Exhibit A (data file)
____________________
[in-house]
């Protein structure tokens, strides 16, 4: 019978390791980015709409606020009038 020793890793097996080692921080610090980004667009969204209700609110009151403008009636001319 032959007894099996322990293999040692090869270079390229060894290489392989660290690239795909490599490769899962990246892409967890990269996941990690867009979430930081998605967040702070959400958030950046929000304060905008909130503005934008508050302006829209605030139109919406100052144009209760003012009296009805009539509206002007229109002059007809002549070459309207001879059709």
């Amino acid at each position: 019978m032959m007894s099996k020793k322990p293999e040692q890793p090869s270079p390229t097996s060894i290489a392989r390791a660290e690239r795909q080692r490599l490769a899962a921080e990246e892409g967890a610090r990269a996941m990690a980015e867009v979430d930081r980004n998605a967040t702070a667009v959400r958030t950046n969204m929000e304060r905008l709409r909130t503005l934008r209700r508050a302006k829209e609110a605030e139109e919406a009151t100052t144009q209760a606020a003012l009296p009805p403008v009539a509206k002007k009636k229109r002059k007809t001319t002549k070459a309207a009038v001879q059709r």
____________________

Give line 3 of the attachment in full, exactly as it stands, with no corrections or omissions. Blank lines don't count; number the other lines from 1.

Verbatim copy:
């Amino acid at each position: 019978m032959m007894s099996k020793k322990p293999e040692q890793p090869s270079p390229t097996s060894i290489a392989r390791a660290e690239r795909q080692r490599l490769a899962a921080e990246e892409g967890a610090r990269a996941m990690a980015e867009v979430d930081r980004n998605a967040t702070a667009v959400r958030t950046n969204m929000e304060r905008l709409r909130t503005l934008r209700r508050a302006k829209e609110a605030e139109e919406a009151t100052t144009q209760a606020a003012l009296p009805p403008v009539a509206k002007k009636k229109r002059k007809t001319t002549k070459a309207a009038v001879q059709r």